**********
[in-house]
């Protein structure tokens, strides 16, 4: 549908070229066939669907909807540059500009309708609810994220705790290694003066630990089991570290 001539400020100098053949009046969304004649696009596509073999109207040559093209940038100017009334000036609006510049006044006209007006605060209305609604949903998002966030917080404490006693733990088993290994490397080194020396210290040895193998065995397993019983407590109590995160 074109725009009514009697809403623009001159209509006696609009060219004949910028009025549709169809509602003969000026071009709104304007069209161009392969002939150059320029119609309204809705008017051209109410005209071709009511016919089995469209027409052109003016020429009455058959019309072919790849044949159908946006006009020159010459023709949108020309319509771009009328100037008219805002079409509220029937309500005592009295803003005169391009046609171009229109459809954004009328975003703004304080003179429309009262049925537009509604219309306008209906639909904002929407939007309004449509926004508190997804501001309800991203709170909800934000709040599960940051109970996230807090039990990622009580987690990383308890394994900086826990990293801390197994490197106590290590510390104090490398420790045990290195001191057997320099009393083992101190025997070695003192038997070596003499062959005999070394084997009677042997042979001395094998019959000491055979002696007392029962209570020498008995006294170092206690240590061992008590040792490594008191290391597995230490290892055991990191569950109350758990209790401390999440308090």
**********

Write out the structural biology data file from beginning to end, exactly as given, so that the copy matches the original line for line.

[in-house]
């Protein structure tokens, strides 16, 4: 549908070229066939669907909807540059500009309708609810994220705790290694003066630990089991570290 001539400020100098053949009046969304004649696009596509073999109207040559093209940038100017009334000036609006510049006044006209007006605060209305609604949903998002966030917080404490006693733990088993290994490397080194020396210290040895193998065995397993019983407590109590995160 074109725009009514009697809403623009001159209509006696609009060219004949910028009025549709169809509602003969000026071009709104304007069209161009392969002939150059320029119609309204809705008017051209109410005209071709009511016919089995469209027409052109003016020429009455058959019309072919790849044949159908946006006009020159010459023709949108020309319509771009009328100037008219805002079409509220029937309500005592009295803003005169391009046609171009229109459809954004009328975003703004304080003179429309009262049925537009509604219309306008209906639909904002929407939007309004449509926004508190997804501001309800991203709170909800934000709040599960940051109970996230807090039990990622009580987690990383308890394994900086826990990293801390197994490197106590290590510390104090490398420790045990290195001191057997320099009393083992101190025997070695003192038997070596003499062959005999070394084997009677042997042979001395094998019959000491055979002696007392029962209570020498008995006294170092206690240590061992008590040792490594008191290391597995230490290892055991990191569950109350758990209790401390999440308090």